Not reacting punitively to the recent chemical weapons massacre would be a green light and an indicator for the government to commit more atrocities in the future. Syrians are known to be a proud people,I'm not exactly sure where this comes from. It is definitely painful for us to be calling for a foreign strike against our country,but we've witnessed all sorts of atrocities in the past two years that we believe the attack won't make things worse; as a matter of fact there's nothing left to be destroyed except for the regime's weapon depots. As for the growing fear of an Islamist takeover after the current regime is toppled, I would say the role of the Jihadi factions is exaggerated, I'm not trying to undermine their influence but I would say it is still within control.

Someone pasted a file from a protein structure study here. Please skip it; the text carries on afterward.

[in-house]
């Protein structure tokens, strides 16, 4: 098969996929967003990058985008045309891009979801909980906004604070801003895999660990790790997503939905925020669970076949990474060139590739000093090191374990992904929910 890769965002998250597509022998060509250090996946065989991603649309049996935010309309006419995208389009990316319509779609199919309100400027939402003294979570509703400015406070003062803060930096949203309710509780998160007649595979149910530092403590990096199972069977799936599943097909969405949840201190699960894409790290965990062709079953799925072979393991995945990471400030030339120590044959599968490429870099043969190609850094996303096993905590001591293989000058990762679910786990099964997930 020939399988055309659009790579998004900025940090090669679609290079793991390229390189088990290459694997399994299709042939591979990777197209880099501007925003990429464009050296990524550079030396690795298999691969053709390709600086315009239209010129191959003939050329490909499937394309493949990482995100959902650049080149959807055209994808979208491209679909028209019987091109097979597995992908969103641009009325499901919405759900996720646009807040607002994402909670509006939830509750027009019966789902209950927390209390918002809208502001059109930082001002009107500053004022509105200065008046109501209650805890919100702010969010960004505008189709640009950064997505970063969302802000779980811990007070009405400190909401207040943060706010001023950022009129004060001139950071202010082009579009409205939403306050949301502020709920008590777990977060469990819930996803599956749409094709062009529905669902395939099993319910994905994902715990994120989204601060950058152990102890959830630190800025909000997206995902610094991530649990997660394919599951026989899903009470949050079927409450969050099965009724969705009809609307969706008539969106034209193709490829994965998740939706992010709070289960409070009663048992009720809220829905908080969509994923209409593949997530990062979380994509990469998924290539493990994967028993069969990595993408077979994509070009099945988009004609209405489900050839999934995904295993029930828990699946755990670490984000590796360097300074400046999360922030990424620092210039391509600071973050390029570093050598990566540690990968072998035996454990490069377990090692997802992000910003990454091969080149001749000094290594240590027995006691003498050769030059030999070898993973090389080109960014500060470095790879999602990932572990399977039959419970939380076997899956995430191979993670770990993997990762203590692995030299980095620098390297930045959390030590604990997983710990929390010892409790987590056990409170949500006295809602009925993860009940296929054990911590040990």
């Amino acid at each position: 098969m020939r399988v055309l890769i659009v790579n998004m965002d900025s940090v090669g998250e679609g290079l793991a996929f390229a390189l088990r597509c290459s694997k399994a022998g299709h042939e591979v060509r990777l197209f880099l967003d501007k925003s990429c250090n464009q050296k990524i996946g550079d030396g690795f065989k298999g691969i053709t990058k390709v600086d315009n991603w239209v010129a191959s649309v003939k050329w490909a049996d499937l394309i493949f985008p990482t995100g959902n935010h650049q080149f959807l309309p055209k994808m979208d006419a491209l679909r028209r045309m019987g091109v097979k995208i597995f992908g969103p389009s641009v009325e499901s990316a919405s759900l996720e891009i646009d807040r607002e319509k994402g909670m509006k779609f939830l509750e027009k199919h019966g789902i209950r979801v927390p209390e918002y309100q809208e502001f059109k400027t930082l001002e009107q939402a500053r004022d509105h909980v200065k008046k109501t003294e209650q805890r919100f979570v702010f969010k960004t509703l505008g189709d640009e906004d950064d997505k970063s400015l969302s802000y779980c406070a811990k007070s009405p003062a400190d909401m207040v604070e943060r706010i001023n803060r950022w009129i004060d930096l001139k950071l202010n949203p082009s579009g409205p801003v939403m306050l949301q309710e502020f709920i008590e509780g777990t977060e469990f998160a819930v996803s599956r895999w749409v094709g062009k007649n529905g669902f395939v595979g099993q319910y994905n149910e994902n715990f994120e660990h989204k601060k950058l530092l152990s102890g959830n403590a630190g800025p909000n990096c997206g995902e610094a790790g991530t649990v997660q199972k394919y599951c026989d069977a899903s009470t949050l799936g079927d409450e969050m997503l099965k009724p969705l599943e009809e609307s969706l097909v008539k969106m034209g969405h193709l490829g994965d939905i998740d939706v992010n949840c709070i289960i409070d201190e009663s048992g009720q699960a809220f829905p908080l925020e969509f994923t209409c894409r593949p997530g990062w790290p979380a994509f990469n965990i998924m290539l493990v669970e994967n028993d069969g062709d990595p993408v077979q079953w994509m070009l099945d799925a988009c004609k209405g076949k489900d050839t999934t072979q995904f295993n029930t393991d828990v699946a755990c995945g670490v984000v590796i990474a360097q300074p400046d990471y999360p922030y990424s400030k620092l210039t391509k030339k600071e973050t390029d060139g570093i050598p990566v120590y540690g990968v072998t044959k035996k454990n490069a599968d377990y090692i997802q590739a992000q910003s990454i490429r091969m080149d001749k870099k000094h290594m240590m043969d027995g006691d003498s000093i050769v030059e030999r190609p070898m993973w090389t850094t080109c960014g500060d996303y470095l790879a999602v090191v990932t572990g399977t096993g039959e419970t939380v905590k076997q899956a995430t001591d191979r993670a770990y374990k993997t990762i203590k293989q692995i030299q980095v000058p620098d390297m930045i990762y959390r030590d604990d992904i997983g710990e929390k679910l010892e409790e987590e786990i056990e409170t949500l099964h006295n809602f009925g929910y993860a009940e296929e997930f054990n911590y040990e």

Let me point out the fact that I don't believe in violence but we kind of got pulled into this by the government when the peaceful protests were met with force.
     
  20. Dima

    Dima Member

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    I understand where you're coming from, and I deeply oppose wars and bloodshed. But whether we like it or not, the US is already involved in the conflict and the entire area in general, there are strategic interests that should be taken into consideration. Fearing what might come next does not justify inaction.